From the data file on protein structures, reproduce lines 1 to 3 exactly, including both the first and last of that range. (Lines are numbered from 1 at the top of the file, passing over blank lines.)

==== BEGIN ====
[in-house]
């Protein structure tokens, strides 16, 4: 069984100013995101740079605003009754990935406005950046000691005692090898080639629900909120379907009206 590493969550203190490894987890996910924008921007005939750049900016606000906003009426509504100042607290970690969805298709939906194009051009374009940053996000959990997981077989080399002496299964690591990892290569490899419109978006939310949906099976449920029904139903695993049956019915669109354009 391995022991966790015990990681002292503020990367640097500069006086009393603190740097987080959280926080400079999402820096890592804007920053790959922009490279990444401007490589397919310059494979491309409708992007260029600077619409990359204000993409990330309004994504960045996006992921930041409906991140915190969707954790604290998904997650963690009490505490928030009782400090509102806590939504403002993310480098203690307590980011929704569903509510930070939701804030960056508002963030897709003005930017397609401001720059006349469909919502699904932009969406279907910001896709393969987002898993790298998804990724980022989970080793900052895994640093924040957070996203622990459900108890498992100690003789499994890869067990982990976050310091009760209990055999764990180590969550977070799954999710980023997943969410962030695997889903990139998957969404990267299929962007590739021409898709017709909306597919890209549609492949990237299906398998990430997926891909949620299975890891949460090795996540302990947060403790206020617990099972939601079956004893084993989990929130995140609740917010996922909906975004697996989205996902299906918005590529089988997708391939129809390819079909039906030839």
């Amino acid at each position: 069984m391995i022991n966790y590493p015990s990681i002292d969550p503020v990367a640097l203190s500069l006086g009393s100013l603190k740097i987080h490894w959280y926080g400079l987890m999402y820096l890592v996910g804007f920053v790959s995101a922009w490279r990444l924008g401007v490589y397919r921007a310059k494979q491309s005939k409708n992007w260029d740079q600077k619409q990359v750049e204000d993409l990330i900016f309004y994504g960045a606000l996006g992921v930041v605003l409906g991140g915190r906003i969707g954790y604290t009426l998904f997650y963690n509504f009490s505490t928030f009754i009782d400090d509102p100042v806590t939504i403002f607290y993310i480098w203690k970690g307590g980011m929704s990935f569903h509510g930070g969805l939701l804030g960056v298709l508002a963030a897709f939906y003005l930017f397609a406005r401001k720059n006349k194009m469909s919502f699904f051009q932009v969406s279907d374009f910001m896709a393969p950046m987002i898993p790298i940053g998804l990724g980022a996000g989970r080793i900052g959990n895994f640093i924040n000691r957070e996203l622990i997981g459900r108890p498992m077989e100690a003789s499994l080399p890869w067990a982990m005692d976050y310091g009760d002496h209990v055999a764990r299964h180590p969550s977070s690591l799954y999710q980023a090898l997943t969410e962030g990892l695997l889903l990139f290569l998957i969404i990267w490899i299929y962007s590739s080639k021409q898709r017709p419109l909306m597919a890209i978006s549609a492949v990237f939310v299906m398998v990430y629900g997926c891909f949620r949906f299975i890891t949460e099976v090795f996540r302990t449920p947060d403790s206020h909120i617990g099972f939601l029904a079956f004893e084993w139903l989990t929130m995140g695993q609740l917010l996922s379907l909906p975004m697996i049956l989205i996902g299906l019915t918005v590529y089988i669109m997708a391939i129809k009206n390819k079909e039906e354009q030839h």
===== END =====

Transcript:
[in-house]
């Protein structure tokens, strides 16, 4: 069984100013995101740079605003009754990935406005950046000691005692090898080639629900909120379907009206 590493969550203190490894987890996910924008921007005939750049900016606000906003009426509504100042607290970690969805298709939906194009051009374009940053996000959990997981077989080399002496299964690591990892290569490899419109978006939310949906099976449920029904139903695993049956019915669109354009 391995022991966790015990990681002292503020990367640097500069006086009393603190740097987080959280926080400079999402820096890592804007920053790959922009490279990444401007490589397919310059494979491309409708992007260029600077619409990359204000993409990330309004994504960045996006992921930041409906991140915190969707954790604290998904997650963690009490505490928030009782400090509102806590939504403002993310480098203690307590980011929704569903509510930070939701804030960056508002963030897709003005930017397609401001720059006349469909919502699904932009969406279907910001896709393969987002898993790298998804990724980022989970080793900052895994640093924040957070996203622990459900108890498992100690003789499994890869067990982990976050310091009760209990055999764990180590969550977070799954999710980023997943969410962030695997889903990139998957969404990267299929962007590739021409898709017709909306597919890209549609492949990237299906398998990430997926891909949620299975890891949460090795996540302990947060403790206020617990099972939601079956004893084993989990929130995140609740917010996922909906975004697996989205996902299906918005590529089988997708391939129809390819079909039906030839």
């Amino acid at each position: 069984m391995i022991n966790y590493p015990s990681i002292d969550p503020v990367a640097l203190s500069l006086g009393s100013l603190k740097i987080h490894w959280y926080g400079l987890m999402y820096l890592v996910g804007f920053v790959s995101a922009w490279r990444l924008g401007v490589y397919r921007a310059k494979q491309s005939k409708n992007w260029d740079q600077k619409q990359v750049e204000d993409l990330i900016f309004y994504g960045a606000l996006g992921v930041v605003l409906g991140g915190r906003i969707g954790y604290t009426l998904f997650y963690n509504f009490s505490t928030f009754i009782d400090d509102p100042v806590t939504i403002f607290y993310i480098w203690k970690g307590g980011m929704s990935f569903h509510g930070g969805l939701l804030g960056v298709l508002a963030a897709f939906y003005l930017f397609a406005r401001k720059n006349k194009m469909s919502f699904f051009q932009v969406s279907d374009f910001m896709a393969p950046m987002i898993p790298i940053g998804l990724g980022a996000g989970r080793i900052g959990n895994f640093i924040n000691r957070e996203l622990i997981g459900r108890p498992m077989e100690a003789s499994l080399p890869w067990a982990m005692d976050y310091g009760d002496h209990v055999a764990r299964h180590p969550s977070s690591l799954y999710q980023a090898l997943t969410e962030g990892l695997l889903l990139f290569l998957i969404i990267w490899i299929y962007s590739s080639k021409q898709r017709p419109l909306m597919a890209i978006s549609a492949v990237f939310v299906m398998v990430y629900g997926c891909f949620r949906f299975i890891t949460e099976v090795f996540r302990t449920p947060d403790s206020h909120i617990g099972f939601l029904a079956f004893e084993w139903l989990t929130m995140g695993q609740l917010l996922s379907l909906p975004m697996i049956l989205i996902g299906l019915t918005v590529y089988i669109m997708a391939i129809k009206n390819k079909e039906e354009q030839h």